Talk to Ambrose for a minute and you get the sense that she won’t be commanding those five-mile lines any time soon, if she can help it. She admits to a “general phobia of anything involving the press, including talking to you.” Like Claire, she moved to New York at the end of Six Feet Under, and since then, she’s laid pretty low, following up her 2004 stint in the U.K. revival of Sam Shepard’s Buried Child with Lincoln Center’s Awake and Sing!, opposite Mark Ruffalo. During that play, in which she played a Depression-era Bronx girl hiding her pregnancy from her family, she found out that she too was pregnant. “It was wild!” she says. “You wait twelve weeks to tell anyone, so I’m literally hiding my pregnancy from this family that I’m working with. My character kept puking offstage. I was lucky; I wasn’t puking, but I was sleeping a lot.”

Ambrose having a pissy sulk in Six Feet Under.Photo: HBO/Everett Collection

She’s also wrapped a couple of independent films, including Tonight at Noon, based on a Jonathan Lethem story, and Starting Out in the Evening, about a graduate student who attempts to coax an underappreciated novelist (Frank Langella) out of retirement. Her most curious move, though, was shooting a pilot for an old-fashioned sitcom that Fox picked up for mid-season, The Return of Jezebel James (a working title, thank goodness), written by Gilmore Girls creator Amy Sherman-Palladino and co-starring Parker Posey. (Curiosity No. 2: Parker Posey is doing a sitcom.) Ambrose plays “this hippie disaster living in grungy, like … I’d say the East Village, but that’s not really grungy … whatever the new grungy neighborhood is now,” who agrees to move in with her type A sister and act as her surrogate. Why a sitcom? Credit Orson again. It shoots in Astoria. “To work where I live, isn’t that the whole idea?”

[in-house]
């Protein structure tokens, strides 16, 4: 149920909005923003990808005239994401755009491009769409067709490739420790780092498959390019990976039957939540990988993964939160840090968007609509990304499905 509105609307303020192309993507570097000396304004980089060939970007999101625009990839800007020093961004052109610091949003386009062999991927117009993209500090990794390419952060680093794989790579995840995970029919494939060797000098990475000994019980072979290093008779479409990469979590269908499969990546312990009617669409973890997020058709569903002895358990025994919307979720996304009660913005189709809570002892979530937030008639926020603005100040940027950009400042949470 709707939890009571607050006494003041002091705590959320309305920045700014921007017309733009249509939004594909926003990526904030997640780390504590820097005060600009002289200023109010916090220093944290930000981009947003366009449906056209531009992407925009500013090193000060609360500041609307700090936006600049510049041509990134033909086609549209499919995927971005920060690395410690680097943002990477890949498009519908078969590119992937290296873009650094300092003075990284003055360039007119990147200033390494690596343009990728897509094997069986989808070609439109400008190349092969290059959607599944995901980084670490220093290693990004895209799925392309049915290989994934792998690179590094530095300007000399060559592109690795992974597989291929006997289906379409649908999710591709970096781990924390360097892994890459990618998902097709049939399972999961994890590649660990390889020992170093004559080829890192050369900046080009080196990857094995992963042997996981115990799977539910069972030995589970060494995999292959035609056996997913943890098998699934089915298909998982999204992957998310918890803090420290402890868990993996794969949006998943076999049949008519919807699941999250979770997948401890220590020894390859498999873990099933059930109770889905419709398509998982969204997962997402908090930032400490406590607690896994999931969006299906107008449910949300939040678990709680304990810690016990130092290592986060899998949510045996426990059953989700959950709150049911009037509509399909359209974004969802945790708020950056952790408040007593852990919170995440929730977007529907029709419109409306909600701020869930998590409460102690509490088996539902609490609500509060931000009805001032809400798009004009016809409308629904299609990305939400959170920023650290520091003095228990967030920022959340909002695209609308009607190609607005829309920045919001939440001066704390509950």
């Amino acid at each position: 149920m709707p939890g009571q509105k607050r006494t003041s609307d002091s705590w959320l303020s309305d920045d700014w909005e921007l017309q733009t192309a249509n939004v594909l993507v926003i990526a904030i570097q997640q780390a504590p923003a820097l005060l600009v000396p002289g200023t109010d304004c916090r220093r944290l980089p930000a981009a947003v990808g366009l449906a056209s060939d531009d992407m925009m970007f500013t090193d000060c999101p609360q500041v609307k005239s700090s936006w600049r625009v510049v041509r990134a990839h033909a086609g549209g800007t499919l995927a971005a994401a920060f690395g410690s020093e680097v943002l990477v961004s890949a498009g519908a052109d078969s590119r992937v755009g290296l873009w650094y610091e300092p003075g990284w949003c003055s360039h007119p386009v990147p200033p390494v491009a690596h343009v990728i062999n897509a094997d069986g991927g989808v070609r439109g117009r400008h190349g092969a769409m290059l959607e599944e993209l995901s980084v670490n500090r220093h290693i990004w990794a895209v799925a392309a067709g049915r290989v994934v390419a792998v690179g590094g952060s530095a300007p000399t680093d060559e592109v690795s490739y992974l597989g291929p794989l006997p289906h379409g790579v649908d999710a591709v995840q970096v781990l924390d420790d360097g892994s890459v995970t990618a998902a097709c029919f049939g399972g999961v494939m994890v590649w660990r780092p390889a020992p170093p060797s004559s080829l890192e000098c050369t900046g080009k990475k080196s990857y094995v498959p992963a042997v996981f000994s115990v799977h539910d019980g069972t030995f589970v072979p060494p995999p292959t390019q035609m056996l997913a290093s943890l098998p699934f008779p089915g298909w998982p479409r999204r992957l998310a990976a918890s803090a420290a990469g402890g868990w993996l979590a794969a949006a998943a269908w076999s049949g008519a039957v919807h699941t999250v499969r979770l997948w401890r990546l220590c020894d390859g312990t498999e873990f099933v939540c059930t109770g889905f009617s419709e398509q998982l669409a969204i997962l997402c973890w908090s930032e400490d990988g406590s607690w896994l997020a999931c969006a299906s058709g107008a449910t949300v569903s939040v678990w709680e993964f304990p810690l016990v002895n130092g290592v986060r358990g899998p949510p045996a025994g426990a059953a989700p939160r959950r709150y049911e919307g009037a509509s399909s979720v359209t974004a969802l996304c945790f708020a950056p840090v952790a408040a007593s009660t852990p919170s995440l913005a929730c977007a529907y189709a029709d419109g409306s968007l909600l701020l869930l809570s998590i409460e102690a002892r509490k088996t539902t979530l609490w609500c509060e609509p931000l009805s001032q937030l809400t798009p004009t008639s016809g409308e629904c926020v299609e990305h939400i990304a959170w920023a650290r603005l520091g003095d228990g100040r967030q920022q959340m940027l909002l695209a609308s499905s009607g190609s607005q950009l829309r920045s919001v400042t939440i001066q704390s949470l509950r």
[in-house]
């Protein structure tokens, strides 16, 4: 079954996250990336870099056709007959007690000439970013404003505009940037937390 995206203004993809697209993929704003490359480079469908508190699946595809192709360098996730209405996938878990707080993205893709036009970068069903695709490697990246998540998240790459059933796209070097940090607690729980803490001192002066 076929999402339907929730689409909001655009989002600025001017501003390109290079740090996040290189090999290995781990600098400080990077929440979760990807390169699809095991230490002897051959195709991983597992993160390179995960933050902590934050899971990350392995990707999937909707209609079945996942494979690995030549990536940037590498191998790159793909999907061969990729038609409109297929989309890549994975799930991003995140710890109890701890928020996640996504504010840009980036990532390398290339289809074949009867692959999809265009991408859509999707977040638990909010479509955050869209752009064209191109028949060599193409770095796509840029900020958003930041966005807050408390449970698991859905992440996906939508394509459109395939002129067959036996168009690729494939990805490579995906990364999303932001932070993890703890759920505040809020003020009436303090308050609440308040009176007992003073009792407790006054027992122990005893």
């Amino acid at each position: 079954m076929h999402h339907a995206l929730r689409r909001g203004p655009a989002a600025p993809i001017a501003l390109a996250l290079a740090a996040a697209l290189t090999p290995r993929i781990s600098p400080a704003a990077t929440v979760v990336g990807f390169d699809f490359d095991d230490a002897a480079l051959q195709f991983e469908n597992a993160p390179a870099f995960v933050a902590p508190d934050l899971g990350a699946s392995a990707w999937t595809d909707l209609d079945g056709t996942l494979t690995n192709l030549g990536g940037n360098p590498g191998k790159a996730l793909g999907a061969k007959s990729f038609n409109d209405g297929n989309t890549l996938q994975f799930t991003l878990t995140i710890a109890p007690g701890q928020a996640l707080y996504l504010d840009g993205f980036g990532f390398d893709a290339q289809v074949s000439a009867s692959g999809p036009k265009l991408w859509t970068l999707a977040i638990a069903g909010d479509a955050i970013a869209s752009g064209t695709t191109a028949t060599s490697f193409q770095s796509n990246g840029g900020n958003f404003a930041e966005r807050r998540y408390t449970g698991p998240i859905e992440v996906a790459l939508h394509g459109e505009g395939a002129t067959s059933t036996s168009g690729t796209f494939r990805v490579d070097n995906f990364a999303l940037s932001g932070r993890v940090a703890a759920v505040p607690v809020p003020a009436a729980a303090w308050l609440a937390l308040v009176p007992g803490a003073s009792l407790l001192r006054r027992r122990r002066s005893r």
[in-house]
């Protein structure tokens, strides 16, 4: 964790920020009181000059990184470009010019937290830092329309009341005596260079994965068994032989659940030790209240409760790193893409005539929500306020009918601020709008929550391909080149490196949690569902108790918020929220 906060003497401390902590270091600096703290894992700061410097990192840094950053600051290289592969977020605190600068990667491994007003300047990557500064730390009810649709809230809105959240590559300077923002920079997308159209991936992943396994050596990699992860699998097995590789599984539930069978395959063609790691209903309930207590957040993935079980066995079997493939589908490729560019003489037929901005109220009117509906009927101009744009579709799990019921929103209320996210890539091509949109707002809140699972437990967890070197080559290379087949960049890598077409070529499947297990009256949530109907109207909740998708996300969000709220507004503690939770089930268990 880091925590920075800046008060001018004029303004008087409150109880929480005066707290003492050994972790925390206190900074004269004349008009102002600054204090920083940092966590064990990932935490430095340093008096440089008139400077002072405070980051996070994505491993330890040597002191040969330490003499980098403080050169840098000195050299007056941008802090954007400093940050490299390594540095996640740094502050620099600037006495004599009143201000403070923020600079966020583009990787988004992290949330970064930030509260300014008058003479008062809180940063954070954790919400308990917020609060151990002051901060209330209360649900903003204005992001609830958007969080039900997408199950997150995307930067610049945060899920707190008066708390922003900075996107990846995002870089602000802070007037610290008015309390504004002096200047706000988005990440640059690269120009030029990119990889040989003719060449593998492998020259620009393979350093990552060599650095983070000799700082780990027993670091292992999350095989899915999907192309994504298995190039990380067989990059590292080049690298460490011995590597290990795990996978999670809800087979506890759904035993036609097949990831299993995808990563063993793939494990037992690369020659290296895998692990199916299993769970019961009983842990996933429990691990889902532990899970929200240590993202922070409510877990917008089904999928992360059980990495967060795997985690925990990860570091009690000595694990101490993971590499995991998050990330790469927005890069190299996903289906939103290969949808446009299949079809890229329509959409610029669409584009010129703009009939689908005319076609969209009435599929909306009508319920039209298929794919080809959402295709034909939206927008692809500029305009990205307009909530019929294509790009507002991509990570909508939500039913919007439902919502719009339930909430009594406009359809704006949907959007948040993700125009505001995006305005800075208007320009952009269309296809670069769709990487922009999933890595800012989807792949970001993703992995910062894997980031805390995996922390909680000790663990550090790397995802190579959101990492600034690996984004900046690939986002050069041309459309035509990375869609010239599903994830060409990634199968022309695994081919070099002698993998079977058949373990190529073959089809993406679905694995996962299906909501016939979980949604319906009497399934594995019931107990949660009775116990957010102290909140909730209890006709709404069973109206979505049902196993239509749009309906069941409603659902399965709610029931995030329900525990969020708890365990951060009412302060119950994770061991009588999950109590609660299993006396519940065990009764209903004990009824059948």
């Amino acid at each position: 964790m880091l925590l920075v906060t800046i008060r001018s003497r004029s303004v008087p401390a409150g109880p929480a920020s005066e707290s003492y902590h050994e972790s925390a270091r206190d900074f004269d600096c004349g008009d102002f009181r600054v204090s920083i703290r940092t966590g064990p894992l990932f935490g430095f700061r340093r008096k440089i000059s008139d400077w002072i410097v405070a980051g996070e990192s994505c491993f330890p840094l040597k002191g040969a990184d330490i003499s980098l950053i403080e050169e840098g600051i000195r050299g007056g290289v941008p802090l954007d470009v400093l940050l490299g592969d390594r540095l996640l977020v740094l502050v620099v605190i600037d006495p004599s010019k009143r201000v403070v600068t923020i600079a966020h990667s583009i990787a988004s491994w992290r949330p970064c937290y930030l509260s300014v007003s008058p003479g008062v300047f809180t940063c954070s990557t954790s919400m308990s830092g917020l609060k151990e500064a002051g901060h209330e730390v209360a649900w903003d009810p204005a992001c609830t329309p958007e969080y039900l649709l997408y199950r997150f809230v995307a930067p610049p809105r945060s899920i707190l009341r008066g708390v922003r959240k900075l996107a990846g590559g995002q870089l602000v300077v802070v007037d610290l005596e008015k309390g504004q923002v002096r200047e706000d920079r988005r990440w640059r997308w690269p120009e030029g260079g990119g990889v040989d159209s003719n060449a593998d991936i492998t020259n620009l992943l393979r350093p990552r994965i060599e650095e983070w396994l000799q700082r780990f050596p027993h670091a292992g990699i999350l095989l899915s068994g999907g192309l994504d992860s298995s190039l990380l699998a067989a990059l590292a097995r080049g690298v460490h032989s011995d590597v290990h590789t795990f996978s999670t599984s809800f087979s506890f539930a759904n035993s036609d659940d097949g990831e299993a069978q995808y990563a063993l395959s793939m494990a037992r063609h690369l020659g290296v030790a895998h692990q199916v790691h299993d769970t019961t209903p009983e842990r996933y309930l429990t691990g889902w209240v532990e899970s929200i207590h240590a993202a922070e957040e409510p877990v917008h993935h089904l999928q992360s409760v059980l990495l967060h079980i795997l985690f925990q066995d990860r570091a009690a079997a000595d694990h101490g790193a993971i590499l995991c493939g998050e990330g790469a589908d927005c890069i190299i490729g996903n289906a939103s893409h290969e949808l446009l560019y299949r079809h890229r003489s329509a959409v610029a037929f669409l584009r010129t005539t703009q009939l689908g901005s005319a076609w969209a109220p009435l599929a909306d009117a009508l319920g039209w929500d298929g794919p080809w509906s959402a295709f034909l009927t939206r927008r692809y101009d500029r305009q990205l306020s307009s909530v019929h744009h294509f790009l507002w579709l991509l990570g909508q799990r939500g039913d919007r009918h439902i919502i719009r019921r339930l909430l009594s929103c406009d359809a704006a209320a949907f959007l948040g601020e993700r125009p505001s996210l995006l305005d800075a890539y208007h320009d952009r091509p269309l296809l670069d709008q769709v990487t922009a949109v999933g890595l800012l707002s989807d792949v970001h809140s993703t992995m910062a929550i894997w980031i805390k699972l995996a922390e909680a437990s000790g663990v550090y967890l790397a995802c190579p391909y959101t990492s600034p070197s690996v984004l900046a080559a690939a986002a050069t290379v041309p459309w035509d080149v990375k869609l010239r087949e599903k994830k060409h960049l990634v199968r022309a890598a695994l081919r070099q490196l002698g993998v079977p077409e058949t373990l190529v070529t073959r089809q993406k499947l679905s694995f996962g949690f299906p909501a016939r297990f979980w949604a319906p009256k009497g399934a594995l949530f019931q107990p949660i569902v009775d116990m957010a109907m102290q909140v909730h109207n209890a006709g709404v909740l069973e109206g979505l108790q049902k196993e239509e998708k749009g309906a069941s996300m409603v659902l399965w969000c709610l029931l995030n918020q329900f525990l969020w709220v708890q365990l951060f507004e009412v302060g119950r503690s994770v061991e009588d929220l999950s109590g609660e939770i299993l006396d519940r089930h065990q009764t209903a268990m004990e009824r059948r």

With so many projects about to descend upon the world, it’s easy to see how Ambrose has become paranoid about protecting the sanctity of her daily minutiae from the evil, cannibalizing celebrity press. Six Feet Under was perhaps the best-loved series among “snooty intellectuals on the coasts” in the past ten years, but she’s still able to ride the subway. (Snooty intellectuals, after all, don’t approach TV stars.) Little Orson, though, makes her instant paparazzi bait. Suddenly, celeb weeklies that didn’t think she qualified as a celebrity have sent out their packs to hunt down her and Orson and Sam. Well, this happened once and it really freaked her out.

And if Juliet isn’t enough to wreck her celebrity-on-the-down-low lifestyle, says Ambrose, “I think the sitcom will do me in.” So, in many ways, this summer seems like the calm before the storm. This week, previews begin in Central Park, where she will slosh around onstage in water she’s nicknamed, variously, the Hypothermia Pool, the Hepatitis Pool, and the West Nile Pool. On occasion, she’ll likely have to shoo a raccoon from her dressing room, or act in pouring rain or around turtle eggs. (Turtles often make their nests in the Delacorte, and theater employees could be jailed for touching them.) But mostly she gets five blissful weeks of alternating between being a mom and being Juliet. Though, she adds, “arguably, now that I’ve had the baby, I could play the Nurse.”

The Virgin Mother